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Posts Tagged ‘fictional memoir’

Alice Cholmondeley’s author’s note to Christine prefaces what Cholmondeley says are letters written to her by her daughter, Christine, who was studying in Germany the summer World War I began.

A note saying the publisher chose to alter names of some individuals reinforces the idea that the letters are true.


Christine by Alice Cholmondeley¹
©1917. 1917 bestseller #6. Project Gutenberg eBook #12683. My grade: C .

Woman hands flowers to German soldier head to frontlines

Woman hands flowers to German soldier head to the front, 1 August 1914.

In fact, Christine is a work not merely of fiction, but fabricated propaganda.

The letters’ details provide the proof.

Christine tells her mother a host of “facts” that a parent would have known without telling: the family is poor, Christine is to be away only one year, that no one else in the family has a talent for violin.

Cholmondeley is very good at detail, which gives the story a sense of “this happened.”

The text is strewn with German terms that monolingual American readers will need to look up.

Cholmondeley goes to great lengths to show the Germans as a nation are cruel, brutal, greedy, power-hungry, that they wanted war because war fit in with their philosophy and ambitions.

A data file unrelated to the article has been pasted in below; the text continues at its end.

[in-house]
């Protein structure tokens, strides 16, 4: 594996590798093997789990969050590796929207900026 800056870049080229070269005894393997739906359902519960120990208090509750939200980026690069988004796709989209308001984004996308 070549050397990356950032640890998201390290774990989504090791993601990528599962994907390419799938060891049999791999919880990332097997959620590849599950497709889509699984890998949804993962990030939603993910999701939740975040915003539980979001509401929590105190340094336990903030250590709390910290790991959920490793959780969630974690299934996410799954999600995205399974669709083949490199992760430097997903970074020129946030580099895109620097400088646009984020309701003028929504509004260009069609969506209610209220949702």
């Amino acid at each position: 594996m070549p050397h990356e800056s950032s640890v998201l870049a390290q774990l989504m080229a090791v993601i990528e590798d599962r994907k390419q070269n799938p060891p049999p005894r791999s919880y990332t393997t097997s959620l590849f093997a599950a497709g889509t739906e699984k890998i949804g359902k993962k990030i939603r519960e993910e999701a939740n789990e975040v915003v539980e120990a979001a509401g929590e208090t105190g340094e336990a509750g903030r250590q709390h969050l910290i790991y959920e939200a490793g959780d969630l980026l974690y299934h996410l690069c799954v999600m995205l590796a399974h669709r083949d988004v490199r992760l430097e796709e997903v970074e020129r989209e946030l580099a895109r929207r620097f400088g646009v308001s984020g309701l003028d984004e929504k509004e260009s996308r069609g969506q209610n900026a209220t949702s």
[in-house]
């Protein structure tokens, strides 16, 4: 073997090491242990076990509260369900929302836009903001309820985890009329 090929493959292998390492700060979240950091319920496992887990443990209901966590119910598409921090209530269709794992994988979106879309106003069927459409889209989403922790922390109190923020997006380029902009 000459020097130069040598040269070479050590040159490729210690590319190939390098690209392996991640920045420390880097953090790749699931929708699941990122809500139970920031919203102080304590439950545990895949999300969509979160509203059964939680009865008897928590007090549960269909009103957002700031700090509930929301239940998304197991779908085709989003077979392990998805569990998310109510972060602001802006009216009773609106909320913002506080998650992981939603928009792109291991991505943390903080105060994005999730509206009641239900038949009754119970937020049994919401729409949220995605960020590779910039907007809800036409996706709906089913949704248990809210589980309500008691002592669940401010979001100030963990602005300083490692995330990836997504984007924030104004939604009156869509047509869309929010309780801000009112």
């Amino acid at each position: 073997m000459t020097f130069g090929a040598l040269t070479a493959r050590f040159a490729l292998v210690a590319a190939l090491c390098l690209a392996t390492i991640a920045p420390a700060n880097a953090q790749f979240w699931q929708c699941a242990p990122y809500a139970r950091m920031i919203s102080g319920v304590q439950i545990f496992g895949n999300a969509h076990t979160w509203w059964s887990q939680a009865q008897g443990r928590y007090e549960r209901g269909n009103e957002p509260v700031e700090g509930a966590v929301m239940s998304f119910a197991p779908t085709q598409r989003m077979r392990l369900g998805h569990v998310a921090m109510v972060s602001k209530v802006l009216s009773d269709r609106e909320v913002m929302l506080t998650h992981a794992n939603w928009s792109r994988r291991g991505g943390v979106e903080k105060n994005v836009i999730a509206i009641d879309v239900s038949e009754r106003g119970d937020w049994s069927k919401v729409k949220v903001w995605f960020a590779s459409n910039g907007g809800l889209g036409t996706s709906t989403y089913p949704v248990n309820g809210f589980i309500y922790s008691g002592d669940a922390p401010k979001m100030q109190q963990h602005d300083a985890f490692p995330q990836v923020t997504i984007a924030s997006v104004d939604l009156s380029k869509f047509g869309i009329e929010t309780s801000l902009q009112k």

The value of Christine for today’s readers is less about its story — which is slender — than about its rhetorical strategy. As a study in persuasion, it’s well worth careful examination.

Techniques that Cholmondeley uses against the Germans might be used today against Muslims or Methodists.


¹Alice Cholmondeley is a pen name of Elizabeth von Arnim, born Mary Annette Beauchamp, an Australian-born British novelist. By her first marriage she became Gräfin von Arnim-Schlagenthin, and by a second marriage, Countess Russell.

©2017 Linda Gorton Aragoni

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The Ambassador is the second and the best of the 1965 bestsellers about America’s war in Vietnam.

Unlike Robin Moore, who focuses on soldiers, Morris L. West focuses on the policymakers who set in motion events that ended in body bags.

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The Ambassador by Morris L. West

William Morrow, 1965. 275 pages . 1965 bestseller #9. My grade: A.


Ambassador Maxwell Amberley is transferred from Japan to Saigon to deal with the uncooperative South Vietnamese president who would prefer Americans gave him money and let his government fight the Viet Cong.

America is ready—eager, even—for Cung’s generals to overthrow him.

Amberley finds he likes Cung, admires the man’s managerial skills, and envies his moral compass.

But Amberley must represent his government, which is committed to military action and short-term solutions.

Through his fictional account, West is able to show a complex maze of political interests that cannot merge even when they intersect, because their cultural mindsets are diametrically opposed.

West avoids facile characterization. His men and women are complicated people, facing difficult decisions.

Ultimately, American policy in Viet Nam fails because individuals fail to make a morality a habit.

Ambassador Amberley says the words that unleash a coup, make the U.S. party to an assassination, and assures that the war will drag on for many more years.

©2015 Linda Gorton Aragoni

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